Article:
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Baboon metaphysics: The evolution of a social mind (talk recording available)
Dr. Robert Seyfarth
Tuesday, March 31, 2009, 01:00pm - 02:00pm
Department of Psychology, University of Pennsylvania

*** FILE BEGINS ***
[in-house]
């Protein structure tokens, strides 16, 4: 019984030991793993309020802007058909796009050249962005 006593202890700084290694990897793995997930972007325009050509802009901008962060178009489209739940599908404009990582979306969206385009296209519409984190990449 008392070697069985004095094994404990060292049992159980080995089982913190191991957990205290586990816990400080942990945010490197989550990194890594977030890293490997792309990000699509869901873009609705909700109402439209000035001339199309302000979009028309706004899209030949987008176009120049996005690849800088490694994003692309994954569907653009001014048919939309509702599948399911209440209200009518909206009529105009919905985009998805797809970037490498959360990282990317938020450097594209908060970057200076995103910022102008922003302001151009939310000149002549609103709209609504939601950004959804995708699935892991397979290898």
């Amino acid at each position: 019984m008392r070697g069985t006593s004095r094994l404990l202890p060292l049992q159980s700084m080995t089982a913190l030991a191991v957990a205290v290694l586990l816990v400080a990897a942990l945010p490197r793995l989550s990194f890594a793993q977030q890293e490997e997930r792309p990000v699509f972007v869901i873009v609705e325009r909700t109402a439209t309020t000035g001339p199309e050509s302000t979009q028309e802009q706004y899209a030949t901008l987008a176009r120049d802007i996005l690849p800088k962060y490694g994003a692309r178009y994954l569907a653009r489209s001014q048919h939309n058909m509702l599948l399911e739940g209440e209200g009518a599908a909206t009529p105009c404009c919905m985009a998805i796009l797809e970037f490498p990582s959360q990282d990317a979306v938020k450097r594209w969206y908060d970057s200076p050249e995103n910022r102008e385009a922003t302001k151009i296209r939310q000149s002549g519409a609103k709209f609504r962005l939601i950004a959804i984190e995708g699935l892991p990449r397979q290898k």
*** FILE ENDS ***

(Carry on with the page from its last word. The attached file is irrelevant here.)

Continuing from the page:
We study monkeys and apes to help understand the evolution of human thought, language, and behavior. Sixteen years' fieldwork on baboons in the Okavango Delta of Botswana reveals a complex society, organized around a core of adult females who form a hierarchy of ranked, matrilineal families. In this environment, an individual's survival and reproduction depend on social skills. Through field playback experiments, we show that baboons have a mind that is specialized for observing social life, computing social relations, and predicting other animals' behavior. Through studies of stress and its alleviation, we show that female baboons-like modern humans-experience the greatest stress from events like predation and infanticide that are unpredictable and difficult to control. They alleviate stress by broadening and extending their social relationships with others. Finally, through long-term data we provide new evidence that the offspring of females who form strong social bonds with other females survive at higher rates and live significantly longer than the offspring of females who form weaker social bonds. These survival benefits are independent of maternal dominance rank and number of kin and extend into offspring adulthood.